World Mental Health Day 2018: Reading Benefits Mental Health, Reduces Depression And Anxiety

World Mental Health Day 2018: Reading Benefits Mental Health, Reduces Depression And Anxiety

In today’s world of technology and gadgets, you all have somewhere forgotten your old friend, books. Each book and each novel has a unique story to offer. Books have been a prime source of entertainment and recreation for years. Additionally, they help in enhancing our language and grammar skills. The smell of a newly purchased book always lingers in your mind and each book takes us along a different memory lane. The fun aspect of reading is that there is no fear of the book running out of battery. What’s more is that reading for even 20 minutes is like hiccups of vacation in the day. Reading sets a calm mood and clears mind off toxic thoughts. So today, we take a moment and talk about mental health benefits of reading books, especially in times when depression, anxiety and stress are constantly taking a toll on people’s lives.

Also read: Are You Simply Bored Or Is It Depression? Know The Difference

Health benefits of reading on mental health:

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1. Reading reduces stress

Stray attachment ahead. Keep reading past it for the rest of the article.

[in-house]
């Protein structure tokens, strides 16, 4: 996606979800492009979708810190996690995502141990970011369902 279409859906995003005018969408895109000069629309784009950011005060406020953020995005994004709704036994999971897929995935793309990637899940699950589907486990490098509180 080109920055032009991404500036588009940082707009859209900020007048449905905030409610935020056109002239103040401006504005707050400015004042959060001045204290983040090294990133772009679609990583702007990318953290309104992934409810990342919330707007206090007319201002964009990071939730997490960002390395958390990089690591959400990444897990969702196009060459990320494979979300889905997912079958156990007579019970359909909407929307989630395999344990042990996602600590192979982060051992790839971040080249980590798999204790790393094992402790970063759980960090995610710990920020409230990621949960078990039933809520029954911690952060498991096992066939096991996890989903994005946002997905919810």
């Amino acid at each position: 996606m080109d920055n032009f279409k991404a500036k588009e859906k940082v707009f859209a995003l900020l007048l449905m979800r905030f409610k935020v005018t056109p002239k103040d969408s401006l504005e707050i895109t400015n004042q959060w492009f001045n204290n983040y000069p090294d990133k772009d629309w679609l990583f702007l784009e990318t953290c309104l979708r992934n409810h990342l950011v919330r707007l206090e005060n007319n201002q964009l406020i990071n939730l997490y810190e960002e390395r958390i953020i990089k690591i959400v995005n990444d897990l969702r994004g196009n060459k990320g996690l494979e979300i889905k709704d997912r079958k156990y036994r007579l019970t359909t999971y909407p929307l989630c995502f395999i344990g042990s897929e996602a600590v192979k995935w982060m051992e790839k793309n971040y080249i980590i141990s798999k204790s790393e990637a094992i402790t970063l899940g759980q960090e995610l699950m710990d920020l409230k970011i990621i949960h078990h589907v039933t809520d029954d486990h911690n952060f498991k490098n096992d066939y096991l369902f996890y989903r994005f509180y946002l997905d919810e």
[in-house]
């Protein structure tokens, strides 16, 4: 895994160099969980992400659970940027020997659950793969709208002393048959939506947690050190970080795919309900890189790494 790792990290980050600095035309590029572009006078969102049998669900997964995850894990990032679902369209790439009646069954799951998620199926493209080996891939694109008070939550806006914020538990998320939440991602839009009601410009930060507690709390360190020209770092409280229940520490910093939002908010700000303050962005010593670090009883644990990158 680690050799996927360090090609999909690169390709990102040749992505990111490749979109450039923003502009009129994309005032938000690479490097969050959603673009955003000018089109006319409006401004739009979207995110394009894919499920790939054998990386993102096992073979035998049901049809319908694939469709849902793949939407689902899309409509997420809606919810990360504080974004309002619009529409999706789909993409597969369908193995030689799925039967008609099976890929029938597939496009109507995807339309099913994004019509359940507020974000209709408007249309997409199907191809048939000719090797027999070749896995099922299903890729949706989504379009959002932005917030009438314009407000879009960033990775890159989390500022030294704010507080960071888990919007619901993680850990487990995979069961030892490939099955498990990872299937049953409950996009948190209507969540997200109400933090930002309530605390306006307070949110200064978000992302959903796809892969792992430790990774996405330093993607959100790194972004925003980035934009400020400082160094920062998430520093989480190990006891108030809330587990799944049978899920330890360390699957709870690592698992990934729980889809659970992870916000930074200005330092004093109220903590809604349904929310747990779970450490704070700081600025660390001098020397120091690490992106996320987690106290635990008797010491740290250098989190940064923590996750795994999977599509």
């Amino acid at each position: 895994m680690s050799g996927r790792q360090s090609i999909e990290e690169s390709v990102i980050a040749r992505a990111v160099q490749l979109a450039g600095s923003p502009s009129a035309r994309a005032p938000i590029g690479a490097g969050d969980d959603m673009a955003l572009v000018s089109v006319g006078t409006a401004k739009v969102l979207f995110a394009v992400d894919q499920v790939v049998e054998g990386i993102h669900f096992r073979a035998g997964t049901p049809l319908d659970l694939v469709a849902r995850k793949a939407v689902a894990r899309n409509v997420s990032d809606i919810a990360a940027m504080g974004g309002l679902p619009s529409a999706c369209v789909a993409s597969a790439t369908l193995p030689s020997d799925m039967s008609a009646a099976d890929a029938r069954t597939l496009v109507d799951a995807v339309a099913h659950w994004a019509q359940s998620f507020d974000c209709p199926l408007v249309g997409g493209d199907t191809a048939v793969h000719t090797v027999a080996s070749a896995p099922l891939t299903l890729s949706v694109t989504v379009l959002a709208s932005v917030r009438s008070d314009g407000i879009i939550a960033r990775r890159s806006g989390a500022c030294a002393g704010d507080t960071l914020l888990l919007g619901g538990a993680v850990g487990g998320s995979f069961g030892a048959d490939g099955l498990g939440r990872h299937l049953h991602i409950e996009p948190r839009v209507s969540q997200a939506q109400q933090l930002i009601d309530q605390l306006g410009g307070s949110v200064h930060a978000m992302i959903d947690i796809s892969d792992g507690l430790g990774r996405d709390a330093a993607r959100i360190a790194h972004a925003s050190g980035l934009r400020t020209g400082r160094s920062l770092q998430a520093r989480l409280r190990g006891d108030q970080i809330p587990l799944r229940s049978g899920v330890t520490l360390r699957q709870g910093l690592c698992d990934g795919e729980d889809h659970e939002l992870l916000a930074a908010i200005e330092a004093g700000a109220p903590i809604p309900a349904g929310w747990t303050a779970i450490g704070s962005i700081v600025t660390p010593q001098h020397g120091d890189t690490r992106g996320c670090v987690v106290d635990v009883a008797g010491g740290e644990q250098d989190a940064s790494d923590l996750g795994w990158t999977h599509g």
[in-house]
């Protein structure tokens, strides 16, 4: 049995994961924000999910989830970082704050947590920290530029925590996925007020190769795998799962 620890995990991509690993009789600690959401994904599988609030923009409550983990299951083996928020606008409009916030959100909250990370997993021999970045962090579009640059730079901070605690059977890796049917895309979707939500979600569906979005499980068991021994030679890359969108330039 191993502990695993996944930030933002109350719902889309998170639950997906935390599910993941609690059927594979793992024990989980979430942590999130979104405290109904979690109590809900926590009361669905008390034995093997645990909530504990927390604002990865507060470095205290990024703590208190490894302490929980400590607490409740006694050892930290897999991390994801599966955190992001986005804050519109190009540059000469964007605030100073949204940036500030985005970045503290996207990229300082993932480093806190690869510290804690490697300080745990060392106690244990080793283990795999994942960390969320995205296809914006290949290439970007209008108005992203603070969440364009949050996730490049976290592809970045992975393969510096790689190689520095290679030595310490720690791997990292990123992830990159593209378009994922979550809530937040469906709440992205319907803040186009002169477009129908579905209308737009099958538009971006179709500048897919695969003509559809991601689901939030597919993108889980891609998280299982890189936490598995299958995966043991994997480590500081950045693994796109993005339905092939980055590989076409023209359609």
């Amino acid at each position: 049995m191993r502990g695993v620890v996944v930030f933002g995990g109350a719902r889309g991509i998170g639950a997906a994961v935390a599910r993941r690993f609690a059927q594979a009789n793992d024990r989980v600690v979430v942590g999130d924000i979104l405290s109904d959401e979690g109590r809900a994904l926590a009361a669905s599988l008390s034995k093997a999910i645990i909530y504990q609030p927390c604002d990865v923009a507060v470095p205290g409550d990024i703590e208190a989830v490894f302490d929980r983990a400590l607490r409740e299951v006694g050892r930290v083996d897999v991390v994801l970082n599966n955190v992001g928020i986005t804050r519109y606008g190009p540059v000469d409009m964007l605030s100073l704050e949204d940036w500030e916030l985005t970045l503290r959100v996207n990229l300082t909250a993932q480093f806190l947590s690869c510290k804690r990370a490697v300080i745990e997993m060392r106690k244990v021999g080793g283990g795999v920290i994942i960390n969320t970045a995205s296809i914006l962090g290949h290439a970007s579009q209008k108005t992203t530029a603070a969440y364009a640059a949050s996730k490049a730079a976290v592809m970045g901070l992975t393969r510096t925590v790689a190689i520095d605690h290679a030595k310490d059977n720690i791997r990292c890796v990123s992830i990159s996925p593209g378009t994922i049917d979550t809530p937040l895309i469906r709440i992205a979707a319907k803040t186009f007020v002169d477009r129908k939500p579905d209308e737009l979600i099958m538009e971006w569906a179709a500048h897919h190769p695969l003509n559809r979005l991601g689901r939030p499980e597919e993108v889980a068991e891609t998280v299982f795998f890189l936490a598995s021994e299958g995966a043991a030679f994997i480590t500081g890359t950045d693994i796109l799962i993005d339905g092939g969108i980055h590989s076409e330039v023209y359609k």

No tapping, no switching apps and no swiping – yet so engaging! This is the magic of books. Stress can be released or reduced in various ways such as going for a jog, listening to your favourite songs, and even by cooking and cleaning. But did you know that even reading helps in reducing stress? Whenever you feel low, depressed or stressed, Just open your current novel or anything column that you enjoy reading and let yourself lose free in the words. Stories and words particularly hold a great deal of power to read and heal the human mind.


Reading helps in reducing stress
Photo Credit: iStock

2. Reading teaches empathy

How many times have Mr. Darcy from Pride and Prejudice been justified? Or understood exactly how Harry Potter felt? Or actually extended all our love to Atticus Finch from To Kill a Mockingbird?

When you read stories, you tend to relate to the traits of characters as your own or start looking for similarities between them and yourself. This makes you feel as if you are similar to a person who does not even exist. Despite the character’s non-existence, you still understand them and root every bit for them. This teaches the human emotion of empathy. When you meet people who are somewhat similar to the characters you have known through books, you start to understand them and empathise with them.